Myth and legend are synonymous with the Giant’s Causeway in County Antrim, Northern Ireland. They are intertwined in conversation by thick-accented Irish guides like a rich tapestry. One such guide, Mark Rodgers of Dalriada Kingdom Tours, proudly calls himself one of the few local remaining seanchaí (a traditional Gaelic storyteller) who relays stories along this short, but dramatic piece of coastline.

ireland giants causeway basalt steps northern sea

Steps of hexagonal basalt columns spectacularly cascade into the sea and have more recently featured in television dramas like Game of Thrones.

“Rather than bore people with history and facts and figures, I just run around the country telling stories.”

It’s that same cheeky irreverence to history that got him fired from his first guiding job in the area for not sticking to the script. But what Rodgers had inadvertently done through this natural storytelling charisma was tap into the very essence of why seanchaí are so revered, and why visitors keep coming to this tiny corner of Ireland.

outside view of the building where Sibö.

Guide Mark Rodgers (foreground) never tires of taking guests on tours to this spectacular region.

3 guests sitting in a 200-year old fishing hut

Guests are treated to an exclusive experience inside a 200-year-old fishing hut in Carrick-a-Rede.

scenic landscape view

The striking landscape was caused by volcanic activity some 50 to 60 million years ago.

A family tale

The story of the Giant’s Causeway is that a giant named Finn McCool fought another giant called Benandonner who was threatening Ireland, tearing up great chunks of the Antrim coastline and throwing them into the sea, thus forming this part of the Causeway. But Rodgers says travelers want to hear more than just myth. They want to feel something. Rodgers learned this from his late father-in-law William John Purdy (also a seanchaí), who bestowed on him decades of guiding knowledge and local stories from in and around the Causeway communities.

Scenic view of Giant's Causeway

The Giant’s Causeway has been a visitor attraction for at least 300 years and has come to be regarded as a symbol for Northern Ireland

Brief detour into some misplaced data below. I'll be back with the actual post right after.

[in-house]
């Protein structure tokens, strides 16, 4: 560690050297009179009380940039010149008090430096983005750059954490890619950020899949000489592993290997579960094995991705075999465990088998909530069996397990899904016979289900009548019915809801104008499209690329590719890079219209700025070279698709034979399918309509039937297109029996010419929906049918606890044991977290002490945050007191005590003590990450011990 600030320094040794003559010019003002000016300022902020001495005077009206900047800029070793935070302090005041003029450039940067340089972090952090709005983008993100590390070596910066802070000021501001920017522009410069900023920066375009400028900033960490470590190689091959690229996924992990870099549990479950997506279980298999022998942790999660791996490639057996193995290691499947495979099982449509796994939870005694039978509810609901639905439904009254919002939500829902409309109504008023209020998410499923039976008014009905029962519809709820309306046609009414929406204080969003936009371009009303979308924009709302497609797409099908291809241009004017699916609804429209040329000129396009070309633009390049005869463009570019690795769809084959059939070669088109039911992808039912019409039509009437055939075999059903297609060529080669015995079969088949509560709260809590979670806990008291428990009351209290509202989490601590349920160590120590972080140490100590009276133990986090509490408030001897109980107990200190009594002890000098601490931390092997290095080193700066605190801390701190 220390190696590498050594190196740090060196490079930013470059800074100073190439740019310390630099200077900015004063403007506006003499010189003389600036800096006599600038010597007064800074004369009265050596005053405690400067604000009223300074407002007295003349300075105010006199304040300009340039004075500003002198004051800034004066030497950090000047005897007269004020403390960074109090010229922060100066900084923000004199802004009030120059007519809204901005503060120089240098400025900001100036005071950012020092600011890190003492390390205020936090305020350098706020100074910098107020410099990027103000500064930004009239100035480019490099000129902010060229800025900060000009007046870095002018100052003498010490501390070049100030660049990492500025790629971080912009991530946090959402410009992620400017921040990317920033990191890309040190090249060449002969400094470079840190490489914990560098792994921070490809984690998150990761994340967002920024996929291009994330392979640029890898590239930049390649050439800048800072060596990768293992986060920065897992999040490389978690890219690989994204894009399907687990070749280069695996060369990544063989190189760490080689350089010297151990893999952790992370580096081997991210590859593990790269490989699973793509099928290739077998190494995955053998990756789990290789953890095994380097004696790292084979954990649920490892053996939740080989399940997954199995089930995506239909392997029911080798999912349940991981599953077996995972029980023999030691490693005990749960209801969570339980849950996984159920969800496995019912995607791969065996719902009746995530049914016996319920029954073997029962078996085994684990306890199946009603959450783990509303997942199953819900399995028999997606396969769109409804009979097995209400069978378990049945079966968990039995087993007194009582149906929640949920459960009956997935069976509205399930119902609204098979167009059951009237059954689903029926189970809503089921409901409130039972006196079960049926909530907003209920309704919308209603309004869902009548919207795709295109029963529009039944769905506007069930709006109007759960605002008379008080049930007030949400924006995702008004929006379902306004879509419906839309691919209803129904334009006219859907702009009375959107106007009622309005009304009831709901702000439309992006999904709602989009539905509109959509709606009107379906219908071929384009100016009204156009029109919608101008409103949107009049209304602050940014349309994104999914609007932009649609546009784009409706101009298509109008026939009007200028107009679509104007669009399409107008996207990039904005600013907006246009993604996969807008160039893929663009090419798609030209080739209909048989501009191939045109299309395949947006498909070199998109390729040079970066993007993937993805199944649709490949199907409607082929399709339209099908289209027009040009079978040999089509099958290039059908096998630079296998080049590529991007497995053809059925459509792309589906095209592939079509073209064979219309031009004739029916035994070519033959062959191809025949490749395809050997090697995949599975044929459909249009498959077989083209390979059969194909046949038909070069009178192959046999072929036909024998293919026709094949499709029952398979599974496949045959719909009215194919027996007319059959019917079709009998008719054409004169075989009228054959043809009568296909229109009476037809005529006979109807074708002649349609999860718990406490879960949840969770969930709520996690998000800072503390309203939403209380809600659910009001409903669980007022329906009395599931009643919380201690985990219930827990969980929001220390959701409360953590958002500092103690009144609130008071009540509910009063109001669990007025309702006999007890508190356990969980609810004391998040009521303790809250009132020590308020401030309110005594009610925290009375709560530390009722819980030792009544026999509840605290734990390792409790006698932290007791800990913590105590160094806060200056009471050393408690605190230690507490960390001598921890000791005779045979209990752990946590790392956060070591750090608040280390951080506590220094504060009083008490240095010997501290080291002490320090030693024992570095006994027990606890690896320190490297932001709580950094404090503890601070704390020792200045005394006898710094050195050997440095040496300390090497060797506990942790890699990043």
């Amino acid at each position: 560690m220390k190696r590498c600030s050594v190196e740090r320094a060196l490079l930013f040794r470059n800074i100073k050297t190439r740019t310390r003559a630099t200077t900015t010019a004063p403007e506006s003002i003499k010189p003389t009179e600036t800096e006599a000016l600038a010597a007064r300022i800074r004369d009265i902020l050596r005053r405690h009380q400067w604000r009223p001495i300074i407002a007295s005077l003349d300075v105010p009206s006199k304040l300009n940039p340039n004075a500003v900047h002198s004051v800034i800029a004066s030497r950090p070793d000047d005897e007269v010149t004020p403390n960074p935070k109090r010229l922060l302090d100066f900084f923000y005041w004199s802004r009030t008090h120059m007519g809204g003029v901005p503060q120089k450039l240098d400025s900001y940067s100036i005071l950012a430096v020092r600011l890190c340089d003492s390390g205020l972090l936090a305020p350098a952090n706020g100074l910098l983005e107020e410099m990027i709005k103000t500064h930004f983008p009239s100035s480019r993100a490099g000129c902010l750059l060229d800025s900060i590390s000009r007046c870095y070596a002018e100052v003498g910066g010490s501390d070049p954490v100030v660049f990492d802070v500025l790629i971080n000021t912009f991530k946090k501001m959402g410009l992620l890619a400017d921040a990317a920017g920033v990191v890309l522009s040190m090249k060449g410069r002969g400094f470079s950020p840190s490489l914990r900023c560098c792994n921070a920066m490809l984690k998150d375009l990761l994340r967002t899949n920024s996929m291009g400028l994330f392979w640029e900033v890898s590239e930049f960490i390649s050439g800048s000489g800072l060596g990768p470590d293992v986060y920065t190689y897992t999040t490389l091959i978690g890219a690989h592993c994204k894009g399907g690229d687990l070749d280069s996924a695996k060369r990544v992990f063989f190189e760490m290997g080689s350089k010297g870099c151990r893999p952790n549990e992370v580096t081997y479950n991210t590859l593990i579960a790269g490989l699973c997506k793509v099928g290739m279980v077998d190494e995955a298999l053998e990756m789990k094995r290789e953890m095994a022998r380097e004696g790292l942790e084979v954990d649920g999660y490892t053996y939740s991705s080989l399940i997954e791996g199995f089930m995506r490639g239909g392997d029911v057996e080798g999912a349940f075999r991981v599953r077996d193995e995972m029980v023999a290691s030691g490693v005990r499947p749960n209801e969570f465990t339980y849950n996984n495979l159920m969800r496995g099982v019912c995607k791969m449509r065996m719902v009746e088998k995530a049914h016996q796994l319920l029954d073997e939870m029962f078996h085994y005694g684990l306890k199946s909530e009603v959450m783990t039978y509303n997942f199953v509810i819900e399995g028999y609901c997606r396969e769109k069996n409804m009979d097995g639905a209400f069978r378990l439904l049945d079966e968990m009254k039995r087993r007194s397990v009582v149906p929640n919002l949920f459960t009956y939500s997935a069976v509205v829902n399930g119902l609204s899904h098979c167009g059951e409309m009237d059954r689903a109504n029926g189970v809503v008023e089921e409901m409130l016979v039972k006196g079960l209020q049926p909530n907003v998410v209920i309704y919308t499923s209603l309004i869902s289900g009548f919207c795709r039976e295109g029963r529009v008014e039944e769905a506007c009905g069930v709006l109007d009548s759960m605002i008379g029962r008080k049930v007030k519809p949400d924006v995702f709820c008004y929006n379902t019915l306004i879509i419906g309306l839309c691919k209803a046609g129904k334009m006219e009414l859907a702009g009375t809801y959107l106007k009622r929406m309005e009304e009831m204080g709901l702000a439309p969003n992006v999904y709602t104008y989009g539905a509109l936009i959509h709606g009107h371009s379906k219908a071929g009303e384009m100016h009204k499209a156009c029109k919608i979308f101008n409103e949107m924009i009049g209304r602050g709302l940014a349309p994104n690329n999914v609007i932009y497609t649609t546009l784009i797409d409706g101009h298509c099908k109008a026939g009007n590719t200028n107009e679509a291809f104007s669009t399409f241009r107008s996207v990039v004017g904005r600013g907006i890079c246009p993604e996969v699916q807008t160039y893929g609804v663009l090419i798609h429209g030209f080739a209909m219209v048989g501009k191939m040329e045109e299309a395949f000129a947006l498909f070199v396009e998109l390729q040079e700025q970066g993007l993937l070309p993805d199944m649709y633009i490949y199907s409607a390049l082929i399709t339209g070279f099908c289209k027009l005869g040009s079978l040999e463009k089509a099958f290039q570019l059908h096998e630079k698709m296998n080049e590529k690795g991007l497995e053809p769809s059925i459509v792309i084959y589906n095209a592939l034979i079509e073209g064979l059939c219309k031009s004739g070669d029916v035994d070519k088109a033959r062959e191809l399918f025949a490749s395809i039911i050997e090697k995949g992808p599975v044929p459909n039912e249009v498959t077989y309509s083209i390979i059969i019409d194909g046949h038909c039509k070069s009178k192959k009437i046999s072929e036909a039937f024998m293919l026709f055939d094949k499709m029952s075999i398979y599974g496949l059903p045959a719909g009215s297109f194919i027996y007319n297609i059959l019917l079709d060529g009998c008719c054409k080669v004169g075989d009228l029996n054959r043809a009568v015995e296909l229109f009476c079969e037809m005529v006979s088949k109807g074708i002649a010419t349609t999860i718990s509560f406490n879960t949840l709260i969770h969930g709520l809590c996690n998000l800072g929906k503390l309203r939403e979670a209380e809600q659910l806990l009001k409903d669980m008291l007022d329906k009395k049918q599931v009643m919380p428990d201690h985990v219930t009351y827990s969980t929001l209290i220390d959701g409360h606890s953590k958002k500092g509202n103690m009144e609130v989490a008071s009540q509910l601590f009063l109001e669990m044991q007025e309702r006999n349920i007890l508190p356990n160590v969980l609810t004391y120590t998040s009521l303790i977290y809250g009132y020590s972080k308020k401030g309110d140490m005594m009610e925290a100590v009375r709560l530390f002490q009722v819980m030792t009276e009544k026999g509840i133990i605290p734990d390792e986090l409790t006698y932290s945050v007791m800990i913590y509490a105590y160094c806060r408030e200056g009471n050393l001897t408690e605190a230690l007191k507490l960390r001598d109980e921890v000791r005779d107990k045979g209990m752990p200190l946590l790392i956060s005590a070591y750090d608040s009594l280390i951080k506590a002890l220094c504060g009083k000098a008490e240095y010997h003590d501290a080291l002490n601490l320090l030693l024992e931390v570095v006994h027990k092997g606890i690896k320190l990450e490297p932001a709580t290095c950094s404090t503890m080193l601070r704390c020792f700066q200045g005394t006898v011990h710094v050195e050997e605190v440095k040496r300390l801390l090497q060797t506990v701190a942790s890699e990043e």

“Our connection to the Causeway dates back to 1588. We are descendants of the sailors who survived the Spanish Armada shipwreck (Lá Girona) so we are known locally as the folk from the Spanish ship.”

Rogers is a custodian of the stories from the generations of Causeway families who have been guiding here since the 18th century, and he sees himself as a torchbearer to keep those stories alive and share them with visitors.

A modern take

Near the town of Ballintoy, a short drive from the Giant’s Causeway, the Carrick-a-Rede Rope Bridge links the mainland to the tiny island of Carrickarede. The vast rope bridge was built by local salmon fishermen in 1755 to access the sea on the other side of the island.

peole walking across the carrick a -rede rope bridge

Mark Rodgers guides guests across the Carrick-a-Rede rope bridge on one of his bespoke tours

“The whole idea was to go beyond the bridge. I wanted to take this tour to another level. To do something no one else was doing.”

Rogers, in recent years, created his own tour, going ‘Beyond the Bridge’ and inviting visitors to cross the 65-foot rope bridge over to Carrickarede. Crossing the rope bridge, strung nearly a hundred feet above the rocks below makes you feel as if a single thread tethers you to the mainland and that the wild North Atlantic could swallow the island at any moment. Rodgers was also the first guide to gain special access to a modest fishing cottage built on the island in 1785. The ‘Fishery,’ as it’s better known, has no electricity or running water, but along with a small roaring fire, the sound of crashing waves, and a few glasses of local whiskey, it has earned its place as a popular spot on his tour.

aerial view of carrick island

Carrick Island is tethered to the island by a rope bridge first built by salmon fisherman in 1755

He says a huge diaspora of Irish people exist all around the world including in the US, Australia, New Zealand, and Canada, and many travel back to Northern Ireland to learn about their ancestors, as well as have an authentic experience. “My job is to connect with those people and tell them the stories of their ancestors.”

Two people standing on giants causeway

Rodgers says many people visit this region to trace their ancestory and he sees it as his job to inform and educate them about their ancestors

When you hear a seanchaí like Rodgers speak, you can’t help but be enamoured by his ability to simultaneously orate and captivate you like a wave crashing over a volcanic Antrim coastline. Combine this with the incredible surroundings and you can see why Rodgers calls the Causeway “a true gift to the world”.